From Doug:

I guess I should start with a little background on where trend all began. My educational background is in Mechanical Engineering. Back in the early 2000’s POV (Point of View Cameras) were just starting to make splashes in mass media. Usually in auto racing or film. At the time I was doing a lot of work with robotics, and figured it wouldn’t be all that hard to put something together to give others the view that riders get on a daily basis. I started a company that sold such systems.

Although it didn’t turn into a multi-national, it did have some early successes. I was hired by NBC for the 2005 Rolex broadcast. I provided the first helmet cam footage they used for equestrian purposes. If you find an old DVD of the broadcast, Karen O’Connor wore it on Upstage for the ‘Lexus rider cam’ on XC and in SJ.

A few years later, I along with Jimmy Wofford shot and I produced ‘the Rider’s Eye’ and instructional DVD which uses both ground based cameras as well as helmet cameras to give viewers a perspective never seen before for educational purposes. More info on it is found here:

I have found helmet cameras to be incredibly useful. As many know by now, they provide great entertainment for riders, owners and fans alike. It’s also a great learning tool, if you have a problem you can relive it and figure out exactly what happened and how you might prevent it next time around. The footage can also come in handy if you have a questionable ruling by an XC jump judge. It saved me 20 pts at the Stuart Horse Trials CIC** a few years back. The jump judge remembered me circling between the ‘A’ and ‘B’ element, it was clear as day in the helmet cam that this was not the case!

So what should you buy and how do you get the best footage possible.

There are a number of available cameras out these days they all will produce exciting results, some may be more realistic than others.  As I see it, the goal of using a helmet cam is to record and replicate as close as possible the experience of riding.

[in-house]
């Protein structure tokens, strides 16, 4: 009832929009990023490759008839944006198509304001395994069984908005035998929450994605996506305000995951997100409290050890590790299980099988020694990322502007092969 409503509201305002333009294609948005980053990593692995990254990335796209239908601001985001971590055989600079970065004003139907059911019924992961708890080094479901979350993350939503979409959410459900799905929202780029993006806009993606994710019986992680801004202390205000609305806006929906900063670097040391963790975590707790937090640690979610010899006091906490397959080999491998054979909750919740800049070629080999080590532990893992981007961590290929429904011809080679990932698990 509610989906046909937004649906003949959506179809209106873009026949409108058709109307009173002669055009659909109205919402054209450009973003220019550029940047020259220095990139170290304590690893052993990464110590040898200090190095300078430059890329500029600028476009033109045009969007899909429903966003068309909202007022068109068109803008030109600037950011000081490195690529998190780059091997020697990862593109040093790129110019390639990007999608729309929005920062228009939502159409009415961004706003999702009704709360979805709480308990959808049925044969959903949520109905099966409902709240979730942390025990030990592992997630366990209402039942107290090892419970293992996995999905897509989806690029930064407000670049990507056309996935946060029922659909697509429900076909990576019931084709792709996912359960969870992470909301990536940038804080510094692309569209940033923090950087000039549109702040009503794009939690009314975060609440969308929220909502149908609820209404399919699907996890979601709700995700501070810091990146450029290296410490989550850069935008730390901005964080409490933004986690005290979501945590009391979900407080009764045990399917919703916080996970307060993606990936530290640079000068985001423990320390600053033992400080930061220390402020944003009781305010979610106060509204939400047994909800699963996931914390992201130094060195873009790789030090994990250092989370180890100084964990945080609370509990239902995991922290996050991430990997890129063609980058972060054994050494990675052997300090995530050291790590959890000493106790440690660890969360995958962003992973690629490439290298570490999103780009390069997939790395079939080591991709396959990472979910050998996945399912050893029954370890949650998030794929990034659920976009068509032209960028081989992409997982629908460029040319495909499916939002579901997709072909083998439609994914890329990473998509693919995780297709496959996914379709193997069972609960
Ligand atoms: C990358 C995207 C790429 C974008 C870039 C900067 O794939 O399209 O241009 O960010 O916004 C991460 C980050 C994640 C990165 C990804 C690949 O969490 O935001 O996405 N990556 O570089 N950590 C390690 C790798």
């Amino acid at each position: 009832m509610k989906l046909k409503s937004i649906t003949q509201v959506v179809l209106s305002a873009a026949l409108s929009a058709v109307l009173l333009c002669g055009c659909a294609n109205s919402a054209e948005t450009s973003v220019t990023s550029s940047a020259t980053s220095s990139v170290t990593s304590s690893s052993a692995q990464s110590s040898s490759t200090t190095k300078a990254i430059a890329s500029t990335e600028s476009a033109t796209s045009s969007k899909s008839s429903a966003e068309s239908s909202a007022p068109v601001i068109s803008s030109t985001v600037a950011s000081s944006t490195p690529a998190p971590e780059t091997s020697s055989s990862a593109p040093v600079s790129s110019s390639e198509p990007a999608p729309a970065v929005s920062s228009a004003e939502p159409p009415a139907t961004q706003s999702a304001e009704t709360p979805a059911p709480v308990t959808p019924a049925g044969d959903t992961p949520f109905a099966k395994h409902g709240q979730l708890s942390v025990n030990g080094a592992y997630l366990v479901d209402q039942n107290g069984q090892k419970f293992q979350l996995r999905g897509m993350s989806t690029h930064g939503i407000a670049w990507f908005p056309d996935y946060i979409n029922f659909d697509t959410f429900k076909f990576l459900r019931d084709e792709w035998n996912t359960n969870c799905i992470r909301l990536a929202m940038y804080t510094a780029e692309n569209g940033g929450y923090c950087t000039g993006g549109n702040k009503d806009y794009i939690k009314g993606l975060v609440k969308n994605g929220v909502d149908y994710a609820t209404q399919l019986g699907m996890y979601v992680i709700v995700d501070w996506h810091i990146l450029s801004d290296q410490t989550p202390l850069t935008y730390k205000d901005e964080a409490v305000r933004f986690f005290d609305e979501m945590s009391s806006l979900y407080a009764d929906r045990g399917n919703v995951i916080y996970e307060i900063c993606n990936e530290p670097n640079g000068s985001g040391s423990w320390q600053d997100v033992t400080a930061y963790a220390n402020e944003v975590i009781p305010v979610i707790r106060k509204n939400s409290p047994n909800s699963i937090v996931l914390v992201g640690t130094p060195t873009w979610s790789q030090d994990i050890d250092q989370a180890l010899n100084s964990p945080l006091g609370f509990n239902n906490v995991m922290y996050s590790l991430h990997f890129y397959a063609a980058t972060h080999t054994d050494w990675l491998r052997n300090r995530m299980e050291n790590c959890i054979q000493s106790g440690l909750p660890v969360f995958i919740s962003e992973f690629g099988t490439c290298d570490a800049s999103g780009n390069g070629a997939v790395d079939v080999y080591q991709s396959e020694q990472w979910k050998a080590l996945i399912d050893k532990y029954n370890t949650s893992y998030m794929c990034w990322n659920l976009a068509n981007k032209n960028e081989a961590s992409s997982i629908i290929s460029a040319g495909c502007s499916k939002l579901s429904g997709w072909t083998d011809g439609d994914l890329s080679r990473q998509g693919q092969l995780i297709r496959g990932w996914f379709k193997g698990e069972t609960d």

I feel this is best done with a system called the POV.HD. It is unique in that the camera portion is quite small, roughly the size of a lipstick casing. This allows the camera to be right next to my eye below the helmet. Look close at the photo above and you’ll see the camera next to my right eye. In the video itself, you’ll see my sunglasses or nose in the corner of the frame. In my opinion, this vantage point produces the best results. Many of the other cameras are mounted either on top of, or on the side of the helmet. When watching these videos, I find myself feeling detached. It’s not a realistic perspective of what the rider sees as he’s riding.

Another pet peeve of mine is sub par audio. I can’t stand incessant wind noise. Although it might happen at moments, the experience of riding is not one of annoying static sound! This is another great advantage of the POV.HD system, it has an inline microphone which works pretty well, but even better is that it has an auxiliary microphone input. I run a lapel microphone with a wind buffer into the recorder. It sits just inside my vest near my collar bone, which allows it to pick up my voice as well as all the surrounding hoofbeats etc.

Of course, there are no free lunches. The downside to this system is that I have to wear the recorder on my chest with a cable running from the camera itself to the recorder. To me it’s a nuisance that’s well worth the numerous benefits.

The advantage of the all in one units ie Contour or GoPro is their ease of use and price. Cameras will range from the roughly $150-$500. They come with numerous mounting options, slap it on and press record and you’re off! I would do my best to get as close as you can to eye level. It will make all the difference in the world.

What do you do once you have the footage?

I personally use Adobe Premiere, for most applications it’s overkill. It is the same software I used to produce and edit ‘the Rider’s Eye’. It has limitless tweaking abilities and frankly I’m very comfortable with it. There are a number of other great options out there now. Window Movie Maker or iMovie will be just fine to stick your footage up on YouTube.

You should be able to plug your helmet cam into your computer and easily download the footage. Once the footage is on your computer you can either directly upload to YouTube or edit to your heart’s content. One thing I’ve just started playing with is overlaying a voice track describing what is happening or what I was thinking during each moment of the XC course. An example of this is found here:

2011 – High Society III – Fair Hill CCI*** Helmet Cam with Analysis